In the next financial crisis, ordinary investors could play a more central role and ironically, they’ll do so through vehicles created with them in mind – exchange-traded funds, or ETFs, says a Bloomberg report.
Banks must bear much of the blame for previous financial crises. In the next one, ordinary investors could play a more central role. Ironically, they’ll do so through vehicles created with them in mind – exchange-traded funds, or ETFs. These listed funds are passive by nature, designed to track the performance of an index of stocks, bonds, currencies or commodities rather than to pick and choose among individual companies.
The popularity of ETFs has soared in the past decade. The proportion of U.S. equity-fund assets that are passively managed has nearly doubled in that time to nearly 40 percent. Vanguard alone owns positions greater than 5 percent in 491 of the stocks on the S&P 500, adding up to nearly 7 percent of the index’s total market cap. In Japan, where the central bank owns big stakes in ETFs, passive investors hold over half of all equity assets.
It’s easy to see why such funds have thrived. ETFs, invested in indices that are theoretically diversified, have consistently outperformed active managers. Their simplicity is appealing to lay investors, who can focus on broad asset-allocation strategies rather than guessing at individual winners and losers. Costs are low, with fees typically running between 0.05 percent and 0.50 percent. That’s become even more important as returns broadly have declined.
ETFs, however, are riskier than many investors appreciate. With cap-weighted indices, for instance, funds have no choice but to load up on stocks that are already overweight (and often pricey) and neglect those already underweight. As prices have risen, investors may become overexposed to a few large securities, such as the big tech companies which now dominate major U.S. indices. That’s the opposite of “buy low, sell high.”
ETFs can replicate indices in complicated ways. Rather than purchasing all the assets consistent with index weights, some funds use a sub-set, thus exposing investors to tracking error. Others use derivatives, creating credit exposure to the counterparty. Some ETFs use leverage to enhance returns. Like other funds, ETFs can lend out the fund’s securities to short-sellers, which creates exposure to the return of the borrowed assets. ETFs must be fully invested and therefore hold minimal cash, which could limit flexibility in a downturn. The rules governing indices can be changed, sometimes arbitrarily.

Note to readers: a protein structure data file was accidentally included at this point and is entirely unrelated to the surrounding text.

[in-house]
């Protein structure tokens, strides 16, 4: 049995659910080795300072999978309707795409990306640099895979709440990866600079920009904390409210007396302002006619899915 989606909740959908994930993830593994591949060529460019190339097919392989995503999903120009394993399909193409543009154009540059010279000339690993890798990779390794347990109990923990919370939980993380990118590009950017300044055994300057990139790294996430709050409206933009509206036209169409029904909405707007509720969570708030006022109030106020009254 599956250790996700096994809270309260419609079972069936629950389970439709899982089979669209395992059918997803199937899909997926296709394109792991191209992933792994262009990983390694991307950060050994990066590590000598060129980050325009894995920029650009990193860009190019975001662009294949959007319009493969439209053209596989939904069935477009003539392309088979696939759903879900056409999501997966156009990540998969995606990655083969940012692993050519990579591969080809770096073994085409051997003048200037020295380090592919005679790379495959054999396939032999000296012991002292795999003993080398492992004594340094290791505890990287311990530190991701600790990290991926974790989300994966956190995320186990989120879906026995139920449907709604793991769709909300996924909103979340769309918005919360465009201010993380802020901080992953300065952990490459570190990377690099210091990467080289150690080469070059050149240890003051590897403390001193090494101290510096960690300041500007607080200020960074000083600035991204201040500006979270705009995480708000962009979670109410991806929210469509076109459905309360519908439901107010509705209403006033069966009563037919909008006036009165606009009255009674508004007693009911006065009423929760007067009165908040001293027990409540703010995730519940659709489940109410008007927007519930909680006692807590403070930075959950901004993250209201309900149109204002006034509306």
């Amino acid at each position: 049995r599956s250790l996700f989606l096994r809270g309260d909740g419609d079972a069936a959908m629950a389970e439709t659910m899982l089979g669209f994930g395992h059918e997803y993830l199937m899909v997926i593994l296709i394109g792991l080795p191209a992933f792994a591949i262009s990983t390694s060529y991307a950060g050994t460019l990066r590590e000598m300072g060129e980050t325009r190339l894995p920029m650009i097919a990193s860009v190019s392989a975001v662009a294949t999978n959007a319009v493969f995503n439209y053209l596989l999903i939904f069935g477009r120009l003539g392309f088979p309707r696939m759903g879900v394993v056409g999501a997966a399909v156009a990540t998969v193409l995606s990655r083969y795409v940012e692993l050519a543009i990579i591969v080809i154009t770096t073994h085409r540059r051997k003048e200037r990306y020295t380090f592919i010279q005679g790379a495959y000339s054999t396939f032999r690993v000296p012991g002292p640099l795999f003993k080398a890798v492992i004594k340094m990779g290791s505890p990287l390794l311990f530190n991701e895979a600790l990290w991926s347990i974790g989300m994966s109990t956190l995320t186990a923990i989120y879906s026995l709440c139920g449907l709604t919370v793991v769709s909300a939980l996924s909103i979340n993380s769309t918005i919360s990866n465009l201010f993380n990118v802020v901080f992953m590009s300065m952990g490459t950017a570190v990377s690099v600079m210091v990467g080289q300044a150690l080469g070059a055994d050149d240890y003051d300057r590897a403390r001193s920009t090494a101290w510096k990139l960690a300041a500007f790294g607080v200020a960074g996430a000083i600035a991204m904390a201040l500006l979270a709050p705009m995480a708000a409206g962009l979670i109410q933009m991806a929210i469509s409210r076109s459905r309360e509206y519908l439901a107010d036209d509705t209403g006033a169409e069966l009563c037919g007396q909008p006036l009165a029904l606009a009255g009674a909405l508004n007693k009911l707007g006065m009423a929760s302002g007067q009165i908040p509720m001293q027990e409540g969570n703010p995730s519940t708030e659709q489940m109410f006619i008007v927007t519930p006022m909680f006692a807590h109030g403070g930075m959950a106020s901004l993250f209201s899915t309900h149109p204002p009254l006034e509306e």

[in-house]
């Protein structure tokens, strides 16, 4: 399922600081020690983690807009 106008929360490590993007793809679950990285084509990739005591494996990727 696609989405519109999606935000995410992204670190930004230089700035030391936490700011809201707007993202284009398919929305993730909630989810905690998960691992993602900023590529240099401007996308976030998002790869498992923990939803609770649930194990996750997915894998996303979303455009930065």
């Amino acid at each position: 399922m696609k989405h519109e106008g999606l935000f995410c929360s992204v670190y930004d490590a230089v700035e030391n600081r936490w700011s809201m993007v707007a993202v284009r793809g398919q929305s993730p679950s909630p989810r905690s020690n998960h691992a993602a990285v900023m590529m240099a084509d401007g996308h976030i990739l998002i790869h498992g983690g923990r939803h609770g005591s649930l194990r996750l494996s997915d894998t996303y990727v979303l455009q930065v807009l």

Worse, the ways in which ETFs – by their design and their sheer size – are warping markets aren’t well-understood. ETFs encourage concentration in a few, liquid, large-cap stocks, creating homogenous and momentum-following markets. The focus on driving down costs requires ETFs to emphasize scale, further exacerbating concentration. Markets become susceptible to flows from a few, large, passive products.
Artificial factors, such as inclusion or exclusion from an index, forces buying and selling; this can lead to misallocations of capital. In the current equity cycle, for instance, over-weighted, liquid, large-cap stocks have benefited disproportionately from forced buying. This increases the risk of bubbles, as in 2000. ETFs may even distort valuations outright. For one thing, they don’t analyze prices, meaning that they don’t contribute to price discovery. They arguably weaken corporate activism, as passive owners have little interest in corporate governance.
Finally, ETFs increase volatility and shrink liquidity. Passive funds exhibit significantly higher intraday and daily volatility, driven by arbitrage activity between ETFs and the underlying stocks. With ETFs increasingly important as the marginal buyers and sellers of securities, this may increase volatility in periods of instability.
At the same time, passive funds lock up a large percentage of stocks that can only be traded on changes in market capitalization or other index metrics. Thus, the actual number of shares available to trade — or “true float” — may be a lot smaller than investors realize. Especially when dealing with small-cap shares, certain bonds and commodities, many ETFs are predicated on greater liquidity than is actually available in the underlying assets. If a crisis does arise, this is likely to exacerbate the downturn. ETFs will have to sell quickly what they’ve disproportionately bought; passive indexers may become panic sellers. Where ETFs have been the primary buyers, they may have trouble finding anyone willing to purchase the holdings they’re trying to liquidate.
Imagine that one big investor in an ETF with, say, a 10 percent stake is forced to sell a large part its holding in a single day. There might not be ready buyers for such a large holding, causing the ETF to fall to a price below the value of the assets it owns. This price impact may be exaggerated, as ETF activity intensifies both upswings and downswings. Crashes, when they happen, may be bigger.
The good times, driven by a confluence of policies favoring passive strategies, have been very good to ETFs. What investors should be worrying about now is how resilient they’ll be when conditions change. In every crisis, untested structures have revealed hidden weaknesses which have threatened wealth and financial stability. There’s no reason to think next time will be any different.